WORSHIP SERVICE AUGUST 15 2021 “A Transfusion of Grace”
Join Holy Trinity church members for worship on Sunday, August 15, 2021 in person or via YouTube and hear Pastor Erik’s message, “A Transfusion of Grace.”
You are welcome to join us in person for Indoor Worship, inside the sanctuary at 9:30 and 11:00 and also during HTLC Virtual Worship Service on Sunday morning.
“A Transfusion of Grace”
Brandon Levine has no memory of the motorcycle accident that happened on his first solo ride in April 2015. He was 40-years old when the force of the accident hurled him chest-first into a guardrail. His primary vein that transports blood to the heart was severed and when he arrived at the hospital they rushed him into emergency heart surgery. Levine had also shattered his jaw, eye socket, arm and hip, and suffered damage to his kidneys, lungs and liver as well. As the ER team rushed the middle-aged man to the operating room he grabbed the arm of the anesthesiologist and said, “Please help me.”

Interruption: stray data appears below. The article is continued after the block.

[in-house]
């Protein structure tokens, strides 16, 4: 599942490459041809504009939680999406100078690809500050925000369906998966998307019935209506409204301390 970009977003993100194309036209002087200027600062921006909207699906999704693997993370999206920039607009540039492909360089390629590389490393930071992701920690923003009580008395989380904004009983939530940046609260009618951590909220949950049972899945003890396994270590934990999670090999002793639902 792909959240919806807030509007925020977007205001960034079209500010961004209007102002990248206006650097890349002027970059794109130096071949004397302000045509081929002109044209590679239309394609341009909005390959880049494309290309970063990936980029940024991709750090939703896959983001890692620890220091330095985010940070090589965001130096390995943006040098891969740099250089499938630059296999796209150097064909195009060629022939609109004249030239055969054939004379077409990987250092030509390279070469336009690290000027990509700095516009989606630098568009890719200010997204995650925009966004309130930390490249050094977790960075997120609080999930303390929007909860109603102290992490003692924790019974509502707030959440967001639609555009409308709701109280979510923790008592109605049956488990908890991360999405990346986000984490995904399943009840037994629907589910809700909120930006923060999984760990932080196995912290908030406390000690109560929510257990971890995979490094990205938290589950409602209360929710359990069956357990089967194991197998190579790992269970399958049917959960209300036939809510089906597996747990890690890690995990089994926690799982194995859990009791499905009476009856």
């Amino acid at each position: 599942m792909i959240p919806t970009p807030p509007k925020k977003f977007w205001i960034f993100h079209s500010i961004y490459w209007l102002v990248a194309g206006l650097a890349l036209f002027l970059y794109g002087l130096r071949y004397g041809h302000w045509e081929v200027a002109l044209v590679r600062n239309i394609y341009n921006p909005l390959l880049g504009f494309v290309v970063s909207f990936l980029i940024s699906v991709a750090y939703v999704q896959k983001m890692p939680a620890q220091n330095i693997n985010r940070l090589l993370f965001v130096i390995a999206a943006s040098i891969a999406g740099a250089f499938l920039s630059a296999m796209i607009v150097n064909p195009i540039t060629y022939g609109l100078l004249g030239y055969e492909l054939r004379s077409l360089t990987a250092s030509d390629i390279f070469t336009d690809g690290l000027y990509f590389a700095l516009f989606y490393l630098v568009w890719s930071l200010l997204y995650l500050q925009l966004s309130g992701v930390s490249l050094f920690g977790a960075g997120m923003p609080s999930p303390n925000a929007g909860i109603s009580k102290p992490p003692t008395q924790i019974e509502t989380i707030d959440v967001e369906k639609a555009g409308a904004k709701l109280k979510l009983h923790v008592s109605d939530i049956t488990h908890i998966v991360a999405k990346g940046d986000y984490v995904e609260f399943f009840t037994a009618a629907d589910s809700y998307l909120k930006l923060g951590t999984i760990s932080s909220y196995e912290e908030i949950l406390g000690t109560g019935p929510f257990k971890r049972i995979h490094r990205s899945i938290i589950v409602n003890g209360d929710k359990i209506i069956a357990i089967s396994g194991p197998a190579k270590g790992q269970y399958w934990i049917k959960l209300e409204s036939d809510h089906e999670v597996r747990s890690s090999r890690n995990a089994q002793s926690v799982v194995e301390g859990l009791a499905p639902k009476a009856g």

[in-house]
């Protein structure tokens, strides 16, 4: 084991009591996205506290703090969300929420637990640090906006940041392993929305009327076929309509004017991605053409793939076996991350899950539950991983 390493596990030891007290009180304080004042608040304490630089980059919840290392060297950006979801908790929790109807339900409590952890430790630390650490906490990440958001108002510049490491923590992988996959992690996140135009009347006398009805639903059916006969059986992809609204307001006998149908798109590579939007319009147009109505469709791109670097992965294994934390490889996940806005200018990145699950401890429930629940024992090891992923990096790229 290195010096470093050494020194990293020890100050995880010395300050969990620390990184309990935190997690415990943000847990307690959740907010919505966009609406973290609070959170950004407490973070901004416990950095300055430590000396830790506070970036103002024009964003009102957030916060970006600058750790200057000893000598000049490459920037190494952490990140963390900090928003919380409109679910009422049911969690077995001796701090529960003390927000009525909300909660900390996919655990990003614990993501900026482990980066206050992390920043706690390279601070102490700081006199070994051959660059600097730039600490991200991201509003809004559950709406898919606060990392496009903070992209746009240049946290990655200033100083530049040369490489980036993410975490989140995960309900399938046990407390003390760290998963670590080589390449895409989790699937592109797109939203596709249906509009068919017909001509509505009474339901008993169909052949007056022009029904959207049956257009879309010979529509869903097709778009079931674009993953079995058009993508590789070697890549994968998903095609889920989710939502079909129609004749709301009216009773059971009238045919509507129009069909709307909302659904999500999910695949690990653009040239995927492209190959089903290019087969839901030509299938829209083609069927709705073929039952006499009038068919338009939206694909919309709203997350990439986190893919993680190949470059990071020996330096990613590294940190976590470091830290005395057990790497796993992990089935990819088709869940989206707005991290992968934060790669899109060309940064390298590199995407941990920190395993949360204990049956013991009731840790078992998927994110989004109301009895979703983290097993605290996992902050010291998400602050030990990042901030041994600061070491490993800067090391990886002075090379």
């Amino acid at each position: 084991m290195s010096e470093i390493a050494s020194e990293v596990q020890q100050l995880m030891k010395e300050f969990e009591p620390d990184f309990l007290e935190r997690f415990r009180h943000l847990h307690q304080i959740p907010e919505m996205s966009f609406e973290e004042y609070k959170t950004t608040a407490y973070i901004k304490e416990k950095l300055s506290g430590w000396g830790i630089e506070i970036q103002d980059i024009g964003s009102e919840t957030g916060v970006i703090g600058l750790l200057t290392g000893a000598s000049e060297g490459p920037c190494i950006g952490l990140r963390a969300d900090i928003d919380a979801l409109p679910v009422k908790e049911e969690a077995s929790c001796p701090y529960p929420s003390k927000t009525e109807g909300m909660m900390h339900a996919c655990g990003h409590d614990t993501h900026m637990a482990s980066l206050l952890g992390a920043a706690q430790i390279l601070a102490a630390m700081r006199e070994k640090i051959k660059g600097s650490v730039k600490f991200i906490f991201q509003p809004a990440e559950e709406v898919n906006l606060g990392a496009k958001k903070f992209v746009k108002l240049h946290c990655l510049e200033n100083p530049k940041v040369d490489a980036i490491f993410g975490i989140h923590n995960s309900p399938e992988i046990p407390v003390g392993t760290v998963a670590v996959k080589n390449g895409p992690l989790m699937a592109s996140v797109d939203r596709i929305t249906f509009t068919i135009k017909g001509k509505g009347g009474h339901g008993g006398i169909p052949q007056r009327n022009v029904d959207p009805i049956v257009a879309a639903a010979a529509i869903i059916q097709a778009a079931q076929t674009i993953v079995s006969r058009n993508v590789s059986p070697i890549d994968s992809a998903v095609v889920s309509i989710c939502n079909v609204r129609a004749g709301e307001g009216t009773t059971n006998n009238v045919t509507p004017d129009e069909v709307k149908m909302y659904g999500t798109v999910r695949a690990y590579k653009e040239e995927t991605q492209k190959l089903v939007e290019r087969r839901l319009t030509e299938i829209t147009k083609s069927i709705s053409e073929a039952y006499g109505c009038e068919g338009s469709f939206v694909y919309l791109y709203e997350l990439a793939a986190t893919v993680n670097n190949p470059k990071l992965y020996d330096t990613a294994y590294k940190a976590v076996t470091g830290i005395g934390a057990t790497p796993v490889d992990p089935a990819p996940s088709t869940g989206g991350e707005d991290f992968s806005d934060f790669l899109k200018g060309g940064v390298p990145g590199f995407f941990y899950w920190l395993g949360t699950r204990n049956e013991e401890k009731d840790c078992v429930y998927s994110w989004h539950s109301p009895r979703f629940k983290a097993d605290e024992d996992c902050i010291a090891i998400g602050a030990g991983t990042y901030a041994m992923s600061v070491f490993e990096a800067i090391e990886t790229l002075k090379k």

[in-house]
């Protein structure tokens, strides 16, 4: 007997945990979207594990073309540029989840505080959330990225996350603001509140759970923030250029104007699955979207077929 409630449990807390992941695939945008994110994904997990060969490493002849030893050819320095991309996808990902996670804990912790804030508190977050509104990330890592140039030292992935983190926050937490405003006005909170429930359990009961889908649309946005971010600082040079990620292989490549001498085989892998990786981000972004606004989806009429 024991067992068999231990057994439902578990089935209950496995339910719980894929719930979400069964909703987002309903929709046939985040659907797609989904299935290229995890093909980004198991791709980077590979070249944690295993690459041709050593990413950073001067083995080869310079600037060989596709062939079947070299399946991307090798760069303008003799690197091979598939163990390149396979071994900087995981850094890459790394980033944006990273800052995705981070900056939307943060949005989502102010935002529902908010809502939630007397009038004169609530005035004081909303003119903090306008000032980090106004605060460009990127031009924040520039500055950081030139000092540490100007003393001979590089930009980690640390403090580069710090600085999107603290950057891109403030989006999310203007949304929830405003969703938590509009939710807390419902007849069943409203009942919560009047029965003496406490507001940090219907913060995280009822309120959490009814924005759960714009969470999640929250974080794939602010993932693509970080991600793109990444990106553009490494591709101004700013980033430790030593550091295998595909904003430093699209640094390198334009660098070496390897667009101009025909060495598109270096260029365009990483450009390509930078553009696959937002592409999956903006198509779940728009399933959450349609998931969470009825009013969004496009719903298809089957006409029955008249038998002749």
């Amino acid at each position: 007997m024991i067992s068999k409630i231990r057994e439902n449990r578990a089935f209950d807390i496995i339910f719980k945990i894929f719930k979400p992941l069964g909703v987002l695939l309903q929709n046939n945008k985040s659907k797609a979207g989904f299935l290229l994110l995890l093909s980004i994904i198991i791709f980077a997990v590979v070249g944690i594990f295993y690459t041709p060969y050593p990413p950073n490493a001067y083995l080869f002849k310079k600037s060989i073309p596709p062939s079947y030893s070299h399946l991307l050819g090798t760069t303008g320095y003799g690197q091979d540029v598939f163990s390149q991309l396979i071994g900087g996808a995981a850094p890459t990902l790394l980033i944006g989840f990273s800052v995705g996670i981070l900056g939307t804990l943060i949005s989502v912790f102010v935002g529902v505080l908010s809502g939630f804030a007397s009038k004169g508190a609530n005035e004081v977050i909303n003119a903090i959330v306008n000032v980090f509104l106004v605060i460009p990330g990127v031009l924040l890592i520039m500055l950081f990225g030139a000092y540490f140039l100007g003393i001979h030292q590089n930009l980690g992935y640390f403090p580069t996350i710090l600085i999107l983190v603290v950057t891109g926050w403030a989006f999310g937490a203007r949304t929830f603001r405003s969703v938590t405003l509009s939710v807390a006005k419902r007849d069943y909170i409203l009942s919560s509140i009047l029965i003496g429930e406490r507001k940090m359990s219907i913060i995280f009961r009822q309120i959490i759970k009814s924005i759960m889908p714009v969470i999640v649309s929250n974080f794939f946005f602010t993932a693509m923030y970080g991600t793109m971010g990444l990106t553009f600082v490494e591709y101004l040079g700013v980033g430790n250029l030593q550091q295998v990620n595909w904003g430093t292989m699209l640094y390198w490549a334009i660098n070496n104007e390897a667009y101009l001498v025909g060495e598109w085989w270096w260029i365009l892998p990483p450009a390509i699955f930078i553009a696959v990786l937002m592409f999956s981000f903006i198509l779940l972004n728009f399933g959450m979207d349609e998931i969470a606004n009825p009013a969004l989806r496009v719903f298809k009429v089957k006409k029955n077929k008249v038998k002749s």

The doctor said she heard those three words in her head for the next eight hours as they transfused 100 units of blood into the man’s veins and struggled to save his life with a surgery that had a 5 % survival rate.
In total, Levine received 207 units of blood, plasma and platelets which is about 20 times the average person’s blood volume. During his first night in the hospital, his heart stopped twice, but nurses revived him each time and somehow, after weeks of surgery and therapy, Levine survived. Reflecting on that first night of the accident, the doctor said that “Brandon would not be here if it wasn’t for the generosity of those who hear the ‘Please help me’ of strangers in desperate need of precious blood.”